North Central Health District


NCHD Reminds Women to Get Screened for Breast Cancer in Honor of Mother’s Day


Think of all the women in your life: mothers, grandmothers, aunts, sisters, daughters and friends. In honor of Mother’s Day, the Georgia Department of Public Health and North Central Health District (NCHD) remind all women to get up-to-date on breast cancer screening. Breast cancer cannot be prevented, but the sooner it is detected, the more effective the treatment.

“Routine breast cancer screening is the best way to detect cancer. The earlier it’s caught, the greater chance a woman has for survival,” said Women’s Health Coordinator Megan Chapman. “Regular screening is the most reliable way to find breast cancer early. It could save your life or the life of someone you know.”

Breast cancer is the second-leading cause of cancer deaths for women in the United States and Georgia. Whether you know a mother or you are one, the department urges all women to take the time know their breasts and report any abnormalities to a health care provider.

The Georgia Department of Public Health and the American Cancer Society recommend:

  • All women should be familiar with how their breasts normally look and feel and report any changes to a health care provider right away.
  • All women should understand what to expect when getting a mammogram for breast cancer screening – what the test can and cannot do.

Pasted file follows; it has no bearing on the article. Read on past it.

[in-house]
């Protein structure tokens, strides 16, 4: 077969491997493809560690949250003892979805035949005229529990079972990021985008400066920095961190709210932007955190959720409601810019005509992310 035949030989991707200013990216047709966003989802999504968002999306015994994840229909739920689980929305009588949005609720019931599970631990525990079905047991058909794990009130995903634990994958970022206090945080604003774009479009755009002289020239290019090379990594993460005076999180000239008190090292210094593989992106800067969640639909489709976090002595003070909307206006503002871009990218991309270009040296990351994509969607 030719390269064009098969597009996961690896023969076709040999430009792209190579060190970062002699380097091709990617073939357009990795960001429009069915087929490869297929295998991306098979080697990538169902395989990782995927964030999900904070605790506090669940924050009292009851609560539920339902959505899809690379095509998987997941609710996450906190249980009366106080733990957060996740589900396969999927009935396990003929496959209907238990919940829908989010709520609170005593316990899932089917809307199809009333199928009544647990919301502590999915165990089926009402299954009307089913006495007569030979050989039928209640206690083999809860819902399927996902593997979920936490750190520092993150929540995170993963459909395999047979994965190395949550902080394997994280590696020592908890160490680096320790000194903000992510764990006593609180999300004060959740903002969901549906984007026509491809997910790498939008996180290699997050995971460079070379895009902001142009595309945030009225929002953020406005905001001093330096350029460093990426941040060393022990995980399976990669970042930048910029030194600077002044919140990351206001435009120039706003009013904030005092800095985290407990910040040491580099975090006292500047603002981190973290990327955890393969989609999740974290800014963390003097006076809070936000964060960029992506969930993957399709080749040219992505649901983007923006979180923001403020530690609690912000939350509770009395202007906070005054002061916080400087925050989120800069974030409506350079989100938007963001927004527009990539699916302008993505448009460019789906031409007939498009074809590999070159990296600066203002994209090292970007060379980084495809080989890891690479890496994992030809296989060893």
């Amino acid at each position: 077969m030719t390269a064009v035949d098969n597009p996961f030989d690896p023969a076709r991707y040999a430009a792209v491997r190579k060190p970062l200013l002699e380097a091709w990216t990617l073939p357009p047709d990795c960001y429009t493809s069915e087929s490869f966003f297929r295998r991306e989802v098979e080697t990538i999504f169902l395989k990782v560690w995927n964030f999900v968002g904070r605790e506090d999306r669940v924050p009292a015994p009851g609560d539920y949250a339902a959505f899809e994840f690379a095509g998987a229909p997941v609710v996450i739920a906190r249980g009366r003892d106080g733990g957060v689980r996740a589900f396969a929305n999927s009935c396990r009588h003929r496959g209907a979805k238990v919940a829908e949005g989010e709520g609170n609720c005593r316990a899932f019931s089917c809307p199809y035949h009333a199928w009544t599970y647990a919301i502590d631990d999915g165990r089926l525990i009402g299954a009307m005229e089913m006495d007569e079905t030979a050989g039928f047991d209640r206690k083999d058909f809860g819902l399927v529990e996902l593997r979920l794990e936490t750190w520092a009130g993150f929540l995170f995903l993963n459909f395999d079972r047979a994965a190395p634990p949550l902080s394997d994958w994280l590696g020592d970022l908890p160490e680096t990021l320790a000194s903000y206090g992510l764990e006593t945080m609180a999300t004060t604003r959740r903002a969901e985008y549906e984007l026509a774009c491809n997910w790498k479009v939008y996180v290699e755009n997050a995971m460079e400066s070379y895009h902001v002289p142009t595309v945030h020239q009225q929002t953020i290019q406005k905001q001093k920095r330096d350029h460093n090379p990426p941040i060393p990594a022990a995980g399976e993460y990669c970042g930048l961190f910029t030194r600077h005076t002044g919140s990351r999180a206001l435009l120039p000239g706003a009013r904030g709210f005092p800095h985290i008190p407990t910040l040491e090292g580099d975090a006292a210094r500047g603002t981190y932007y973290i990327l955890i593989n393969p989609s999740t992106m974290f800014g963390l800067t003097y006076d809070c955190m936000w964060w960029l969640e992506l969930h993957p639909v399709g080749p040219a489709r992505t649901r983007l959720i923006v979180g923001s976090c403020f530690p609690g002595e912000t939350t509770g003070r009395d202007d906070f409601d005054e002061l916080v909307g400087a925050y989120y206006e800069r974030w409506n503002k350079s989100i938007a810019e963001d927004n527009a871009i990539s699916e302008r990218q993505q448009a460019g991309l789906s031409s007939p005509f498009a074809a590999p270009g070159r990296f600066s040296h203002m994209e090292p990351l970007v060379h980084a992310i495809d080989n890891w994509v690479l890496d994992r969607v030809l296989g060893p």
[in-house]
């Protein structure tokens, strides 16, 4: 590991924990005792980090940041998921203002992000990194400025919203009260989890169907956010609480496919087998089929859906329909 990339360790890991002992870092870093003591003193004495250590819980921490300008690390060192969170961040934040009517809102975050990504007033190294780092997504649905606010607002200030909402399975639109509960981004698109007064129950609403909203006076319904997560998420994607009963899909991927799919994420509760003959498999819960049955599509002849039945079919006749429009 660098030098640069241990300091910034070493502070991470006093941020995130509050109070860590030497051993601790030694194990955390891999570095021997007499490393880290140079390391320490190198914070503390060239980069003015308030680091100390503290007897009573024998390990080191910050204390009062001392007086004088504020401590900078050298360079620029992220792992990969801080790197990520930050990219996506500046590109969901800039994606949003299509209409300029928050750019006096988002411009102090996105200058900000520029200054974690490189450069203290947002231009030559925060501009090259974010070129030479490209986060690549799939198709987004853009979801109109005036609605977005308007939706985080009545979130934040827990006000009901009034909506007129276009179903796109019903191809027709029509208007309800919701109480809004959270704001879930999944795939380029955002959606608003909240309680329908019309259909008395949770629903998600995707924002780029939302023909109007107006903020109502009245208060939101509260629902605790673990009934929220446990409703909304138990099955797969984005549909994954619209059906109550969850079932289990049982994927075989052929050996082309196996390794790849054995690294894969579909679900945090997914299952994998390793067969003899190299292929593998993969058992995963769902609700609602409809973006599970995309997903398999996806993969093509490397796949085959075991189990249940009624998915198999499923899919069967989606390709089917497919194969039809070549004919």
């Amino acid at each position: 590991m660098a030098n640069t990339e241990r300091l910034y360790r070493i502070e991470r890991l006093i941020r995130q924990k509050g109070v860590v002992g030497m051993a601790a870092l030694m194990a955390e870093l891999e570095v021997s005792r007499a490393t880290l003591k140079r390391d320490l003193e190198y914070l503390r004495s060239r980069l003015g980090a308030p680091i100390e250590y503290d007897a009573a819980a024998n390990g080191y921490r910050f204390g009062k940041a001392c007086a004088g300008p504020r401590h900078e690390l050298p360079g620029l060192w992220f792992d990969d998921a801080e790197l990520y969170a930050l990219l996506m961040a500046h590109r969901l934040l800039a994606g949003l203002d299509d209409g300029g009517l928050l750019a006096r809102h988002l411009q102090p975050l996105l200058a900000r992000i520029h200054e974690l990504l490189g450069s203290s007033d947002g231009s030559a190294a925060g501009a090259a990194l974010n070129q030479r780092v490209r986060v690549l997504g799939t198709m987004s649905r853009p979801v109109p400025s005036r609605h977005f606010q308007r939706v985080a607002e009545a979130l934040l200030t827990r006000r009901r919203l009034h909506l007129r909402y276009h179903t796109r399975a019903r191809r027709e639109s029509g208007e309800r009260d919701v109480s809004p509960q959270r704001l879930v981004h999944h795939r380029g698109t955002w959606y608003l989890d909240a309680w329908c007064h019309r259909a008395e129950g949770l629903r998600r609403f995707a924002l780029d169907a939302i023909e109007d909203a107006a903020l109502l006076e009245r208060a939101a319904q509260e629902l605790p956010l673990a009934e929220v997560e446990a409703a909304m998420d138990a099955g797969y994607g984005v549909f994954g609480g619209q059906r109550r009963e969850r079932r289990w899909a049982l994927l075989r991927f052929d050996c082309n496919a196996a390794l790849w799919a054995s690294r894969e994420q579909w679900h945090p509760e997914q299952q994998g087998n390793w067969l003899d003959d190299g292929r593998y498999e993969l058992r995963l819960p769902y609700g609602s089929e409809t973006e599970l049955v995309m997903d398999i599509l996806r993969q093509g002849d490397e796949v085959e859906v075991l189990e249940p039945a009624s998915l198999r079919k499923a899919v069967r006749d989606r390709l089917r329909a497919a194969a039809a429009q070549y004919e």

• Women between 40 and 44 have the option to start screening with a mammogram every year.
  • Women 45 to 54 should get mammograms every year.
  • Women 55 and older can switch to a mammogram every other year, or they can choose to continue yearly mammograms.

The Breast and Cervical Cancer Program within each local health department provides breast cancer screenings, diagnostic services and referrals to under-insured or uninsured women.

Only 75.5 percent of Georgia women age 40 and over had a mammogram in past two years, according to the most recent findings from the Centers for Disease Control and Prevention and the National Cancer Institute. Almost a quarter of female Georgians age 40 and over are not getting tested.

This Mother’s Day, take the time to get screened and know your breasts.

Call your local health department to schedule an appointment. Visit to learn more about all the services provided by the Georgia Breast and Cervical Cancer Program.

Follow us on Facebook, Twitter and Instagram to receive news, emergency messages and health information!

Comments are closed.